USA Today spends a lot of money and devotes a lot of space to a survey of those darn kids today, and reports this shocking discovery:
The views of young people today on politics, social attitudes and even life goals are far different from those of their baby boomer parents, suggests a new national survey of 18- to 25-year-olds.
Kids have different attitudes and goals from their parents? Who knew? Bet this is the first generation in which that ever happened. There are some howlers in the story resulting from a lack of understanding about the opinions expressed, for example, that the younger generation is "more tolerant" than older generations. That's just another way of saying that kids feel more than they think and haven't really made critical judgments about much of anything. We should also be careful about actually believing the kids actually believe some of the stuff they're saying. For example:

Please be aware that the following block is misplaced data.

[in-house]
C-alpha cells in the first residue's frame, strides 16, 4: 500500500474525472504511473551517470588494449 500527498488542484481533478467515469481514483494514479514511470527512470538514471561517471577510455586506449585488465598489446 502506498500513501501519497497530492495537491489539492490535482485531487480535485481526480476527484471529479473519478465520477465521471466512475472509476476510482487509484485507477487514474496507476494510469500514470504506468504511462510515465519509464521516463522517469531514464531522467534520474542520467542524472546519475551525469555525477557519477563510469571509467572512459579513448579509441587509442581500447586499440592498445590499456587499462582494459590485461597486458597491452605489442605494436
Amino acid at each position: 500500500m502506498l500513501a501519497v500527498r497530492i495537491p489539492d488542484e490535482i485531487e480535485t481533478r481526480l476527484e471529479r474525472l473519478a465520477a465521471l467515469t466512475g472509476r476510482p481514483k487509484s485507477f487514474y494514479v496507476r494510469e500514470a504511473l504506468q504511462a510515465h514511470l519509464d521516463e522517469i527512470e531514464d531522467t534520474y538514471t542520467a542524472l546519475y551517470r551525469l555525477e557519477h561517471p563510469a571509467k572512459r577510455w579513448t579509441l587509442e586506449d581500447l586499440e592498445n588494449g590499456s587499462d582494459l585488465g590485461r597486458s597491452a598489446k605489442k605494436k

The poll also finds that this generation's top life goals are to be rich (81%) and famous. (51%)
"It's their perception," Keeter says. "It's what they're getting from the culture about themselves."
By contrast, a study of college freshmen in 1967 found that 85.8% thought it was essential to "develop a meaningful philosophy of life" while just 41.9% thought it essential to "be very well off financially."
Maybe we did say we wanted "a meaningful life" back in 1967, but a great many of us then went on and tried for the mroe superficial stuff. We were either kidding ourselves or the pollsters, and there's no reason to think kids today are any better at knowing themselves than we were. This was a very telling line -- "It's what they're getting from the culture about themselves." Kids today -- and many of the rest of us -- are in an endless feedback loop where they just repeat what they are told by the popular culture, including poll stories such as this one.